The Cairngorms National Park

Designated in 2003, the Cairngorms National Park is Scotland's second national park. It extends over parts of Aberdeenshire, Angus, Highland and Moray Council Areas, from Strathspey in the north to the Angus glens in the south and Dinnet in the east to Laggan in the west. Significant settlements within its boundary include Newtonmore, Kingussie, Aviemore, Grantown-on-Spey, Tomintoul, Ballater and Braemar. The population living in the park is 15,000. The Cairngorms National Park includes within its bounds the Cairngorm and Glenshee ski areas, the forests of Abernethy, Glenmore and Rothiemurchus and the high peaks of the Cairngorm Mountains rising to 1309m (4296 feet) at Ben Macdui, the second highest mountain in Britain, together with much of Royal Deeside. It is said to be home to 25% of Britain's threatened animal, insect, plant, fungi and lichen species.

The park was extended in 2010 to include areas of Northern Perthshire, such as Blair Atholl, Killiecrankie and Glen Shee. Its total area is now 1,748 sq miles (4,528 sq km). Unlike the Loch Lomond and the Trossachs National Park and English National Parks, the Cairngorms National Park is not a planning authority and has to work with local government in relation to development within its boundaries. This has led to some controversy.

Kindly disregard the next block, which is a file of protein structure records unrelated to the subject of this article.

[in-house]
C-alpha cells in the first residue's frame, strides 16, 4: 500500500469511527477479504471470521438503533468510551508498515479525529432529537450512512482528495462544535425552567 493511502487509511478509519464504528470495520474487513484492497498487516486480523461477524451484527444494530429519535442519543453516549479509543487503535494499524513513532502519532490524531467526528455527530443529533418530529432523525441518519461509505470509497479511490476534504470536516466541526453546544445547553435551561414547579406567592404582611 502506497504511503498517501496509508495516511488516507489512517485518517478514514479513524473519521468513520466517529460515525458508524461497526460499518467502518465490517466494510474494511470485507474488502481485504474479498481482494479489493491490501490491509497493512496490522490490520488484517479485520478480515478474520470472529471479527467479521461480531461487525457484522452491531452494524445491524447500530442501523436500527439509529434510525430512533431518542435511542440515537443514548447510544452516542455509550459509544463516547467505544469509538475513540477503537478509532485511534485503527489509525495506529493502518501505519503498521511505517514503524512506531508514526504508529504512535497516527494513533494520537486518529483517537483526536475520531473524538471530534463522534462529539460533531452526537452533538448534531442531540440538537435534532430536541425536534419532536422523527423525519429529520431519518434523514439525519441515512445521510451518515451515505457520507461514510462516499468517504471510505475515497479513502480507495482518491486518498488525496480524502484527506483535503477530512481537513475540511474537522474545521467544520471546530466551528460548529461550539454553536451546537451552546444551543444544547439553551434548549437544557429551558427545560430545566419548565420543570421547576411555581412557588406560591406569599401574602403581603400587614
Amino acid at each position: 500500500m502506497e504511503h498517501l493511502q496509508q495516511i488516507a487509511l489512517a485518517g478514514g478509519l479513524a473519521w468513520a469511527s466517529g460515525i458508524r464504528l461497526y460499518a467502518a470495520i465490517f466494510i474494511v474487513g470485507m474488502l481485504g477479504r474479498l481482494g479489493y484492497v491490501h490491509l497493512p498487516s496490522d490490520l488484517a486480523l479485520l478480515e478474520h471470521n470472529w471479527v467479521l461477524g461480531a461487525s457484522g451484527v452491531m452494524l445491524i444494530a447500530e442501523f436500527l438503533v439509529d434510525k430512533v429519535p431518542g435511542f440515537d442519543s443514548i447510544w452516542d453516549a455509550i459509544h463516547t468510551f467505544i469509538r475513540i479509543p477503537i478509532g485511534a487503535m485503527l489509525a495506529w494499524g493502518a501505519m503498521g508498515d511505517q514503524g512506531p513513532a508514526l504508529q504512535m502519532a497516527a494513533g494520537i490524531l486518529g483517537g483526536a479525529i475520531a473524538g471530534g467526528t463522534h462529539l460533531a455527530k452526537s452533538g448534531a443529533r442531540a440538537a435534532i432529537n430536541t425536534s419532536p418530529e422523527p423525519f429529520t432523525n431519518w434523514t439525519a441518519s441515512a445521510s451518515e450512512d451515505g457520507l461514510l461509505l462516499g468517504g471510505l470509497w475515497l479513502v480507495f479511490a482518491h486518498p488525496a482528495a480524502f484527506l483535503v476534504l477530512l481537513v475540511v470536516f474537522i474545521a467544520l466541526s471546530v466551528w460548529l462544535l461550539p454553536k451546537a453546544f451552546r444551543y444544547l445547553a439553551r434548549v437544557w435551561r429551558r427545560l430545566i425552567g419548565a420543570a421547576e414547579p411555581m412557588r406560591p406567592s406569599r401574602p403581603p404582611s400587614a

Tourism makes a significant contribution to the local economy and visitor numbers have steadily increased since 2012, with more than 1.75 million people visiting the National Park in 2016.

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